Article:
Health is designated as a fundamental human right by almost all countries and its development is considered as one of the most important government responsibilities (1). Quality, accessible and cost–effective health services and satisfaction of users are the core principles in any health care system (2). Family physicians are used by national health systems in many countries to deliver basic medical care. The family physicians programme (FPP) seems to be an effective approach for increasing equitable access to health and medical services (3).

The fourth national strategic programme on Iran’s economy and social and cultural development stresses the importance of expanding the coverage of health insurance, with a significant focus on the family physician and referral system. The Iranian FPP and patient referral system started in rural areas a long time ago (4). The FPP is running as a pilot project in urban areas of 2 provinces, Fars and Mazandaran. In Fars province, the fourth largest province by population, the urban family physician services have been delivered to urban residences since 2011. A large number of staff and facilities are involved in this programme, in fact, about 1052 general practitioners, 1214 specialists, 376 laboratory centres, 134 radiology departments and 591 pharmacies are working with the Ministry of Health and Medical Education as a team member of the FPP (5).

According to the Iranian FPP and urban referral system guidelines, the participating family physicians are responsible for people's primary medical care and follow-up of patients whom they have referred to the specialized levels. Each urban residence can register with only 1 family physician, a general practitioner who participates in FPP and through whom required medical services are to be provided or arranged (1). As a result, the first line of contact of a person to the national health system is made via the family physician. As the first level of contact with the health system, family physicians provide some basic health and medical services, including primary health care, drug prescription and para-clinical services. If necessary, at the second and third levels, specialized out- or inpatient medical and para-medical services are delivered to patients referred by their family physician. After receiving services at the second and third levels, the results of diagnostic and therapeutic measures and other services are sent back to the family physician to be filed in the family’s health file. All services which are provided by the FPP are free or subsidized by the government. Patients who do not want to use referral services or want to use medical services from the private sector are charged for all costs (4). In rural areas, health houses run by trained health staff are responsible for primary health and treatment care. In case of necessity or users’ request, patients may be referred to the rural health centre to visit a family physician (4).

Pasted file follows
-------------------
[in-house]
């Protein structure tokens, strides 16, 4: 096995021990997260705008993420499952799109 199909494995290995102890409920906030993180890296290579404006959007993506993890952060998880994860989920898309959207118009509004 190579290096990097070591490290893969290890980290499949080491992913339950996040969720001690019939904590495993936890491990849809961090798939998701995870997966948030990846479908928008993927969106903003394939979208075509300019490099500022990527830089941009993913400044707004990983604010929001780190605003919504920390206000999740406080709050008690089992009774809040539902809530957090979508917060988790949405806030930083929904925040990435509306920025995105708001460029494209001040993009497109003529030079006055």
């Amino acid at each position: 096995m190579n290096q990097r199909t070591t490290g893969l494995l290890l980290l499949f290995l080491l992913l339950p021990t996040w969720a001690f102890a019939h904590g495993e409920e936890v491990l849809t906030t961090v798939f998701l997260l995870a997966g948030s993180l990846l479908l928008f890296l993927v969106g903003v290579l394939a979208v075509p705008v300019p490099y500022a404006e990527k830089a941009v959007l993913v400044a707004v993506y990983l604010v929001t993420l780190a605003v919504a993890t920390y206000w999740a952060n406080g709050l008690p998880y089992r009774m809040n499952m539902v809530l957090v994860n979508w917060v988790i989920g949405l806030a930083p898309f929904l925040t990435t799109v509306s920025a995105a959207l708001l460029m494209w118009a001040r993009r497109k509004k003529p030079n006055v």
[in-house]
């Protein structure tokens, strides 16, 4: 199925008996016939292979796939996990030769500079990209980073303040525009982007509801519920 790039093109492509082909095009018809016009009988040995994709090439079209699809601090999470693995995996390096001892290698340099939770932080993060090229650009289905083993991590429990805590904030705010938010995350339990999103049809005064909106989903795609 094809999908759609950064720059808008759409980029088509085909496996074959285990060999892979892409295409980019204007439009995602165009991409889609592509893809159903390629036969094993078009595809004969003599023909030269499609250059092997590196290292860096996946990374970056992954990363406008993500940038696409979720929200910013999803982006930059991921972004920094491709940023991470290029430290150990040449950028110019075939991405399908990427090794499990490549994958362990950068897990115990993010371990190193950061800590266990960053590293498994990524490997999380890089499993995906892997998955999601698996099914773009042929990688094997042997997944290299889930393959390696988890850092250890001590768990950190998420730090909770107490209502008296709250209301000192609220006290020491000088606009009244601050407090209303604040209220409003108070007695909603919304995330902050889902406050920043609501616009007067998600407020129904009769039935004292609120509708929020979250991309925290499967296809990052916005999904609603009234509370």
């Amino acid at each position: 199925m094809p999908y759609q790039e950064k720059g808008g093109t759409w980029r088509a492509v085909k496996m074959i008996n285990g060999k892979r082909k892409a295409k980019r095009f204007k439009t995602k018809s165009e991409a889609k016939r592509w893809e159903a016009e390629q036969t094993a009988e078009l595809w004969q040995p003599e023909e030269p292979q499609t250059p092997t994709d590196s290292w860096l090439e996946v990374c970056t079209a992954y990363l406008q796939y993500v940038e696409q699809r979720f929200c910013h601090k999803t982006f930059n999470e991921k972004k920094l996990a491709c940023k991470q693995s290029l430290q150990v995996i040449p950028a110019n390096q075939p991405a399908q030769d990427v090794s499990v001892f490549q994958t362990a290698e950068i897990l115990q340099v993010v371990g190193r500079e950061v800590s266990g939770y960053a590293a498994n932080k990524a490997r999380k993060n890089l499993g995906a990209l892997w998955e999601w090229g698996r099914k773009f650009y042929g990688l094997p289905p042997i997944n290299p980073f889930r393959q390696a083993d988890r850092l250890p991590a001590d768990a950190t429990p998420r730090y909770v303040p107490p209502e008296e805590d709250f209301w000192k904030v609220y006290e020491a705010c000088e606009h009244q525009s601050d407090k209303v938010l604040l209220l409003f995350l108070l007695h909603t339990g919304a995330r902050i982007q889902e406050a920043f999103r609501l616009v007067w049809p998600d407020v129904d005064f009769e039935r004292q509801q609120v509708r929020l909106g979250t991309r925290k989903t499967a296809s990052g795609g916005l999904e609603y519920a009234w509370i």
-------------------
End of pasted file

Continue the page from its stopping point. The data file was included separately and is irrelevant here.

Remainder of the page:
According to World Health Organization (WHO) guidelines, all countries need to establish continuous monitoring and evaluation programmes to evaluate the health system in order to increase effectiveness, quality of health services and user satisfaction (6). These monitoring programmes are to assess short- and long-term benefits, including improvements in health status and its related indexes, rate of accessibility, types and quality of care and user satisfaction, as well as the costs of the health services.

Among the above indices, measuring the level of user satisfaction is important as it directly and indirectly represents the efficacy and quality of health services. Rate of satisfaction with health services should be regarded as a fundamental measure for evaluation of any health programme (4). Evaluation studies, as suggested by WHO, are effective in identifying and solving problems of national health services (6). Nevertheless, evaluation studies on Iranian user's satisfaction with services provided by family physicians are limited.

Marvdasht is one of the largest counties in Fars province, with a population of more than 330 000, 170 000 urban and 160 000 rural. The county has 1 city, Marvdasht, and more than 200 villages. Marvdasht is the second largest city after Shiraz, the capital of Fars province. According to the official report of the Ministry of Health of Fars province, in this county the public sector runs 1 hospital, 24 government health centres and 115 health houses. Medical and health services are also provided by the private sector via 310 nongovernmental clinics and medical centres (run by 63 specialists, 73 general practitioners and 39 dentists).